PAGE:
Proximus has activated 5G technology at several locations near the cities of Antwerp, Ghent and Haasrode, it announced on Thursday.
In March, the telecommunications company had launched a “light” version of the fast mobile technology, but this is “the real 5G,” according to the company.
The light version launched earlier this year was a limited form on the frequencies used for 3G and 4G, but the company is now operating 5G on the spectrum for which it acquired provisional rights pending a final auction.
This auction has been delayed due to a political disagreement over the distribution of profits.
“We are using the provisional rights in the 3.6 to 3.8 GHz frequency band,” Proximus spokesperson Fabrice Gansbeke said. “This is part of the spectrum that will eventually be used for 5G. The network speed in this band is higher.”
According to Gansbeke, speeds of up to 800 Mbps are now possible with an adapted 5G smartphone. By way of comparison, an average fixed internet subscription offers a maximum of 50 or 100 Mbps.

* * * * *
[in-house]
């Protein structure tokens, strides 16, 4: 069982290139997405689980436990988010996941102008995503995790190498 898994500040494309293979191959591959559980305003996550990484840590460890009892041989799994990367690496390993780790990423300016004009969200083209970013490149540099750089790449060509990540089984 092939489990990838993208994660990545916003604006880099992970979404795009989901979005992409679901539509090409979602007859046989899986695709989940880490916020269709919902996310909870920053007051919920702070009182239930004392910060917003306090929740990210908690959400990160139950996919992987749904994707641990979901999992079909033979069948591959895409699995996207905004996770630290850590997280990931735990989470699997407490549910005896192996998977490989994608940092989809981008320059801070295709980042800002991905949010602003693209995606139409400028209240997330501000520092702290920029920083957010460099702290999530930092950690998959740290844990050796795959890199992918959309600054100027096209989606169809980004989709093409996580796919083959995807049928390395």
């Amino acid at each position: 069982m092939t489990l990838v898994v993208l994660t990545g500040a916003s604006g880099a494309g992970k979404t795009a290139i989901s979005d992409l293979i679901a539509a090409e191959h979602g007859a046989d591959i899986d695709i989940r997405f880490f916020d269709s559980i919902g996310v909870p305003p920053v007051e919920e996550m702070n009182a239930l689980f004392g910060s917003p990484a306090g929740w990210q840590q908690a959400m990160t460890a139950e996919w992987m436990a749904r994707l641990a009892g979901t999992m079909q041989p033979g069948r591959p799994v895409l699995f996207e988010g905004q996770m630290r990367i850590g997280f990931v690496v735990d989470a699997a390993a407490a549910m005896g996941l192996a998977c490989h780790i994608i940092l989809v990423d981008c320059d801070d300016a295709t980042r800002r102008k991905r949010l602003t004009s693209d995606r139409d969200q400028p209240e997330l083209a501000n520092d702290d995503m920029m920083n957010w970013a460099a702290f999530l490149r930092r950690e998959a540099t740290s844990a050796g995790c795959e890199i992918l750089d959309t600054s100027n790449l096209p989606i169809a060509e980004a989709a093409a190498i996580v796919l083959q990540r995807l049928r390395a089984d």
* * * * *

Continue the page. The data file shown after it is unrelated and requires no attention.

For Proximus, the opportunities are opening up, particularly in the business world. “5G is the only mobile network technology that can meet the future needs of society. It not only offers ultra-fast mobile connectivity, but also limits the network response time to a few milliseconds,” Gansbeke said.
“This enables unprecedented reliability, which is crucial for applications that require immediate response, such as healthcare, manufacturing, autonomous transportation, robotics and virtual reality,” he added.
In Wallonia, Proximus cut its 5G network in most places earlier this year, following local protests and public concern about the health impact of this technology, but the company is now awaiting the conclusions of a group of Walloon experts.
Stricter radiation standards in both Brussels and Wallonia are making it difficult to launch 5G in the other parts of the country as well, according to Proximus.
The Brussels Times